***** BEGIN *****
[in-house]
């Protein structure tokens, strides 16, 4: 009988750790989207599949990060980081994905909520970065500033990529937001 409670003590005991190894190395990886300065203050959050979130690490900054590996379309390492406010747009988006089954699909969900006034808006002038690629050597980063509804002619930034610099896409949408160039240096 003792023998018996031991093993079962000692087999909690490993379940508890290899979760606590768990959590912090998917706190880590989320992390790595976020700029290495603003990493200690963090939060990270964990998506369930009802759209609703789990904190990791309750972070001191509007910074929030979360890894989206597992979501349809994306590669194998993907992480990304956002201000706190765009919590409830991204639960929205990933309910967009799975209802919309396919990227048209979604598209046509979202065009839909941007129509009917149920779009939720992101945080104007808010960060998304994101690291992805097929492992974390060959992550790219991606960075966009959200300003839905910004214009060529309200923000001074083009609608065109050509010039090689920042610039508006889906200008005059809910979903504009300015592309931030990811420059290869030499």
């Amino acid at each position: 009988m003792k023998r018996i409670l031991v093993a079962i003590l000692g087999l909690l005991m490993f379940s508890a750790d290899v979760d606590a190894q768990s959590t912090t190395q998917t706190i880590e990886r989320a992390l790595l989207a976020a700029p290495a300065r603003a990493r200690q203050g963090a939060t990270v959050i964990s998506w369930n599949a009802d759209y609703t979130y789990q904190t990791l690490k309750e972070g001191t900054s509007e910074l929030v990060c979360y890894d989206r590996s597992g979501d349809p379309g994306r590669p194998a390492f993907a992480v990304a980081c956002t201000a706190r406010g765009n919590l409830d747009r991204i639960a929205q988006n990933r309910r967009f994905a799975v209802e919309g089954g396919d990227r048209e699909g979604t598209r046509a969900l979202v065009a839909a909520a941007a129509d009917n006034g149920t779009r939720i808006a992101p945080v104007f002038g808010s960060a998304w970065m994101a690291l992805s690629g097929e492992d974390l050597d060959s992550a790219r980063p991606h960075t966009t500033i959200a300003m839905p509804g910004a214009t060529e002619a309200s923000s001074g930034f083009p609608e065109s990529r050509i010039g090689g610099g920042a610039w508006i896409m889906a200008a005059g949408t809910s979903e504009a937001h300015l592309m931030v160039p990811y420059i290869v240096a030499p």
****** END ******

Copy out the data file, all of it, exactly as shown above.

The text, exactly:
[in-house]
């Protein structure tokens, strides 16, 4: 009988750790989207599949990060980081994905909520970065500033990529937001 409670003590005991190894190395990886300065203050959050979130690490900054590996379309390492406010747009988006089954699909969900006034808006002038690629050597980063509804002619930034610099896409949408160039240096 003792023998018996031991093993079962000692087999909690490993379940508890290899979760606590768990959590912090998917706190880590989320992390790595976020700029290495603003990493200690963090939060990270964990998506369930009802759209609703789990904190990791309750972070001191509007910074929030979360890894989206597992979501349809994306590669194998993907992480990304956002201000706190765009919590409830991204639960929205990933309910967009799975209802919309396919990227048209979604598209046509979202065009839909941007129509009917149920779009939720992101945080104007808010960060998304994101690291992805097929492992974390060959992550790219991606960075966009959200300003839905910004214009060529309200923000001074083009609608065109050509010039090689920042610039508006889906200008005059809910979903504009300015592309931030990811420059290869030499």
């Amino acid at each position: 009988m003792k023998r018996i409670l031991v093993a079962i003590l000692g087999l909690l005991m490993f379940s508890a750790d290899v979760d606590a190894q768990s959590t912090t190395q998917t706190i880590e990886r989320a992390l790595l989207a976020a700029p290495a300065r603003a990493r200690q203050g963090a939060t990270v959050i964990s998506w369930n599949a009802d759209y609703t979130y789990q904190t990791l690490k309750e972070g001191t900054s509007e910074l929030v990060c979360y890894d989206r590996s597992g979501d349809p379309g994306r590669p194998a390492f993907a992480v990304a980081c956002t201000a706190r406010g765009n919590l409830d747009r991204i639960a929205q988006n990933r309910r967009f994905a799975v209802e919309g089954g396919d990227r048209e699909g979604t598209r046509a969900l979202v065009a839909a909520a941007a129509d009917n006034g149920t779009r939720i808006a992101p945080v104007f002038g808010s960060a998304w970065m994101a690291l992805s690629g097929e492992d974390l050597d060959s992550a790219r980063p991606h960075t966009t500033i959200a300003m839905p509804g910004a214009t060529e002619a309200s923000s001074g930034f083009p609608e065109s990529r050509i010039g090689g610099g920042a610039w508006i896409m889906a200008a005059g949408t809910s979903e504009a937001h300015l592309m931030v160039p990811y420059i290869v240096a030499p």